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Vocal activities reflect the temporal distribution of bottlenose dolphin social and non‐social activity in a zoological park

Lima, Alice, Lemasson, Alban, Boye, Martin, Hausberger, Martine
Zoo biology 2017 v.36 no.6 pp. 351-359
Tursiops truncatus, acoustics, dolphins, social behavior, vocalization, zoos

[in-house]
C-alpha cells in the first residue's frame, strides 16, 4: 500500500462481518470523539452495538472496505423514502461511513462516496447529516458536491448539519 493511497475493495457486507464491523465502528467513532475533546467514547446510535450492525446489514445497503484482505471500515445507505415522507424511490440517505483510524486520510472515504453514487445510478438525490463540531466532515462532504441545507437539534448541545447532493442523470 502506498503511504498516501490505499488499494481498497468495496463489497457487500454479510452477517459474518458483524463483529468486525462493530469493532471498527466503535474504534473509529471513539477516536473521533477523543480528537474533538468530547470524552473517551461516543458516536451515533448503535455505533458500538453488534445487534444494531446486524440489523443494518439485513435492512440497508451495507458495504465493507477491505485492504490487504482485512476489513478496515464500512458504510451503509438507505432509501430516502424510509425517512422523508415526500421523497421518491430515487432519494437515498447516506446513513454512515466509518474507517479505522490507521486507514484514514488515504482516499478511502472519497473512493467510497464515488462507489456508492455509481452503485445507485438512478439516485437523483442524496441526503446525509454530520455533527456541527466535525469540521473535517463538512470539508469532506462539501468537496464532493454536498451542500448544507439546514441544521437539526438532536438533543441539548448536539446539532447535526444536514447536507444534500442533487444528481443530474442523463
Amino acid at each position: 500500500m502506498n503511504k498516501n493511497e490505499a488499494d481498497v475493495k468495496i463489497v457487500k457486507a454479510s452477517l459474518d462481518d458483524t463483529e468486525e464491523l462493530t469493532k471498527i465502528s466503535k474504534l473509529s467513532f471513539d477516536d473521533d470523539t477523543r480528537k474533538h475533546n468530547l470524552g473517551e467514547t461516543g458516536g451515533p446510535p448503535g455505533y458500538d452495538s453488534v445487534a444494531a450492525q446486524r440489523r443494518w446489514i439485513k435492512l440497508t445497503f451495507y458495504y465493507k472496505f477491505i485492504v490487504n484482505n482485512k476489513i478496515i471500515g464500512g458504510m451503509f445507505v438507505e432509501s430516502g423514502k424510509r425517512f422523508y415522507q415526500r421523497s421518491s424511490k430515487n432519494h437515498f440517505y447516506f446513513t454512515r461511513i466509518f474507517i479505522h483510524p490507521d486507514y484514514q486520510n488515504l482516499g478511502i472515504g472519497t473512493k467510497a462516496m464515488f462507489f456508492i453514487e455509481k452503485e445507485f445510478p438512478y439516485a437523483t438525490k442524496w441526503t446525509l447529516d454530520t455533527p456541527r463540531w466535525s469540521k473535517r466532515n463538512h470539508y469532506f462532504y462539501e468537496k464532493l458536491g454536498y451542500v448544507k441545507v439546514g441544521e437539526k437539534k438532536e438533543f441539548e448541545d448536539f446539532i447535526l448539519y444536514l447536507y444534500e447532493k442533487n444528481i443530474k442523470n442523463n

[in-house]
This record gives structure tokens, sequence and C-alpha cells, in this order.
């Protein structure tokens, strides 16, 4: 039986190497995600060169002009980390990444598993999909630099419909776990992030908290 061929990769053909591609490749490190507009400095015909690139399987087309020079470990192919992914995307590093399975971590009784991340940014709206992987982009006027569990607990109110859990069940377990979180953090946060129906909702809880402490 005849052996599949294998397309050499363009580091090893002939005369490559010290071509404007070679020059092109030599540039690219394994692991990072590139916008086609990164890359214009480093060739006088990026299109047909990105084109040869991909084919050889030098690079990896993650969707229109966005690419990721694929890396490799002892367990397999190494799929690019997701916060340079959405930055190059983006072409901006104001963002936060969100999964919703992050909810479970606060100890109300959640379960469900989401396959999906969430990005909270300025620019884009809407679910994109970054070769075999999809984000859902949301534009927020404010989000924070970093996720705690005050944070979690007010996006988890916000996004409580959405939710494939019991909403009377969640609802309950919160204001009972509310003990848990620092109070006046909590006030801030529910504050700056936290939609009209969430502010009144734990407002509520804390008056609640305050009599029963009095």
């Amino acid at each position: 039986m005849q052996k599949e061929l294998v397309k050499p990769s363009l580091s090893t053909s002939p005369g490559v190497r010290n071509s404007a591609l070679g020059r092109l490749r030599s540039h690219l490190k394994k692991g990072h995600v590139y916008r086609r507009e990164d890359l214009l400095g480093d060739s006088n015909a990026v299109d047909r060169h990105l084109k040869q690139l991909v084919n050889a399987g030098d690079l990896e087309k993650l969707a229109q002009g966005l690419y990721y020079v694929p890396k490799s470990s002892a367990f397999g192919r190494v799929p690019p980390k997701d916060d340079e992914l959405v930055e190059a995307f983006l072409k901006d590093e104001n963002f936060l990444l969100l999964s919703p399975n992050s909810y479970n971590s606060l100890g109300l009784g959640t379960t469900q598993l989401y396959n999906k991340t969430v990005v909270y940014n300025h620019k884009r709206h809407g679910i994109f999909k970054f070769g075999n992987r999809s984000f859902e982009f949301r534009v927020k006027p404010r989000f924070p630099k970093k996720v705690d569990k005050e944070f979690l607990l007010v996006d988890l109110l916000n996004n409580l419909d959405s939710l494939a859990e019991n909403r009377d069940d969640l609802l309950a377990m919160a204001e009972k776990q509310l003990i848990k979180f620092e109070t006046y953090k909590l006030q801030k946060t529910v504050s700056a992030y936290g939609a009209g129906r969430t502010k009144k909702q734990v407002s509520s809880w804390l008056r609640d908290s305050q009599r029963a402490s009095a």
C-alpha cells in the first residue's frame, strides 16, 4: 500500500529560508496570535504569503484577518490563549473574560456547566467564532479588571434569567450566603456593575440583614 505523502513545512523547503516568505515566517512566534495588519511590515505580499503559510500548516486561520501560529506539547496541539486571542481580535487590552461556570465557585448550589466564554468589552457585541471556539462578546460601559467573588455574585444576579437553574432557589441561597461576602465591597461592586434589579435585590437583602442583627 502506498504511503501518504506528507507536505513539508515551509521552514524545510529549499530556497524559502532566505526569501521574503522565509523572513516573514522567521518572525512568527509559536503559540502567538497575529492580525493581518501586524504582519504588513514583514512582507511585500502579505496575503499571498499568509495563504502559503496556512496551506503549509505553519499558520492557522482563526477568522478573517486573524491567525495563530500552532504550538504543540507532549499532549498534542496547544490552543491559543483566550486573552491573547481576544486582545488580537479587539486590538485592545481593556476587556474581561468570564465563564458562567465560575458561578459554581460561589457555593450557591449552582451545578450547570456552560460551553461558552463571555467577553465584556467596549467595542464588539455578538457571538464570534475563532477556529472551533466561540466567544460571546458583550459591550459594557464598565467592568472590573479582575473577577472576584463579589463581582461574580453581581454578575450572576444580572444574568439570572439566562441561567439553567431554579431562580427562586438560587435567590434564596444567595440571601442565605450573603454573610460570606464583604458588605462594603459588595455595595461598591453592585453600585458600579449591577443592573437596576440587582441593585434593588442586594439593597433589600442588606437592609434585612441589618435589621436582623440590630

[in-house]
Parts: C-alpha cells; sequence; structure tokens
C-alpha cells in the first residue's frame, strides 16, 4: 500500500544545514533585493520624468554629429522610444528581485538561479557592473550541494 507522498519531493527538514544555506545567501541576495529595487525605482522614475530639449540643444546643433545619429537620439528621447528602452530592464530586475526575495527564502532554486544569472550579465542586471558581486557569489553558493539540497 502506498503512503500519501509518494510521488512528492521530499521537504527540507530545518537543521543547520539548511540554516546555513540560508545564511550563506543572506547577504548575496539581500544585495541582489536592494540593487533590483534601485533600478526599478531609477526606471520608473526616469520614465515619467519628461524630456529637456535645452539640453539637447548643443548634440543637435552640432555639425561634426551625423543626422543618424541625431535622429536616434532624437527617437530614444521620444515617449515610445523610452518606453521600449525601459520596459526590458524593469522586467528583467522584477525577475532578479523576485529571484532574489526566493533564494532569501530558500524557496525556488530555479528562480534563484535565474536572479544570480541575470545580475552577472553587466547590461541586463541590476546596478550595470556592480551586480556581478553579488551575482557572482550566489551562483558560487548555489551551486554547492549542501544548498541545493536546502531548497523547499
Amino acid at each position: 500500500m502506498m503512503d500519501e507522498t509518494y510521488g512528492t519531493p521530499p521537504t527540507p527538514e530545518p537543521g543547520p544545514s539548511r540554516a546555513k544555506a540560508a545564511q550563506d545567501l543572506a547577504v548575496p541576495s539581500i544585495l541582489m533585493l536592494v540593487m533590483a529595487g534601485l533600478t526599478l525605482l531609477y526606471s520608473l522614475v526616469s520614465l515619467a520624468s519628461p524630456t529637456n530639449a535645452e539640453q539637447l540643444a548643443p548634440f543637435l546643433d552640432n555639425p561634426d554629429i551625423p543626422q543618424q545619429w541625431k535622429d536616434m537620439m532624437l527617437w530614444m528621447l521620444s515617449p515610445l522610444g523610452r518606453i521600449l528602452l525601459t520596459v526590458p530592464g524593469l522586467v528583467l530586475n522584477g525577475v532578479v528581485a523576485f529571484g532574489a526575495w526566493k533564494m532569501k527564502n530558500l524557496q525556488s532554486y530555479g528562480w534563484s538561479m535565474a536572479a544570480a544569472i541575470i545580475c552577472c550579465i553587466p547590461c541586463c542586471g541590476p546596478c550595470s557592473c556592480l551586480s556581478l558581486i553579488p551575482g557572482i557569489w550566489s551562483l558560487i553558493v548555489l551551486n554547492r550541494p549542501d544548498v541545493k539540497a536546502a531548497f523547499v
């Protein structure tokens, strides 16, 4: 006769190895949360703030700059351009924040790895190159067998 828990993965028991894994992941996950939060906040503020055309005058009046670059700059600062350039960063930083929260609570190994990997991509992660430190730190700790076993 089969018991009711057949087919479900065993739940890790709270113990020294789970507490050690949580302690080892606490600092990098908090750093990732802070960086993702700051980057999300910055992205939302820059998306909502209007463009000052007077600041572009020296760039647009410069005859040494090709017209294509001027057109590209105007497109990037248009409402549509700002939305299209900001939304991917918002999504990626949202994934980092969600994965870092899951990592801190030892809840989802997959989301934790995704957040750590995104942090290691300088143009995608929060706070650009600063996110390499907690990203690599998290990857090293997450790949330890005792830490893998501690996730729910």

Under natural conditions bottlenose dolphins (Tursiops truncatus) spend their time mostly feeding and then travelling, socializing, or resting. These activities are not randomly distributed, with feeding being higher in early morning and late afternoon. Social activities and vocal behavior seem to be very important in dolphin daily activity. This study aimed to describe the activity time‐budget and its relation to vocal behavior for dolphins in a zoological park. We recorded behaviors and vocalizations of six dolphins over 2 months. All subjects performed more non‐agonistic social interactions and play in the morning than in the afternoon. The different categories of vocalizations were distributed non‐randomly throughout the day, with more chirps in the afternoon, when the animals were “less social.” The most striking result was the strong correlation between activities and the categories of vocalizations produced. The results confirm the association between burst pulses and whistles with social activities, but also reveal that both are also associated with solitary play. More chirps were produced when dolphins were engaged in socio‐sexual behaviors, emphasizing the need for further questioning about the function of this vocal category. This study reveals that: (i) in a group kept in zoological management, social activities are mostly present in the morning; and (ii) the acoustic signals produced by dolphins may give a reliable representation of their current activities. While more studies on the context of signal production are needed, our findings provide a useful tool for understanding free ranging dolphin behavior when they are not visible.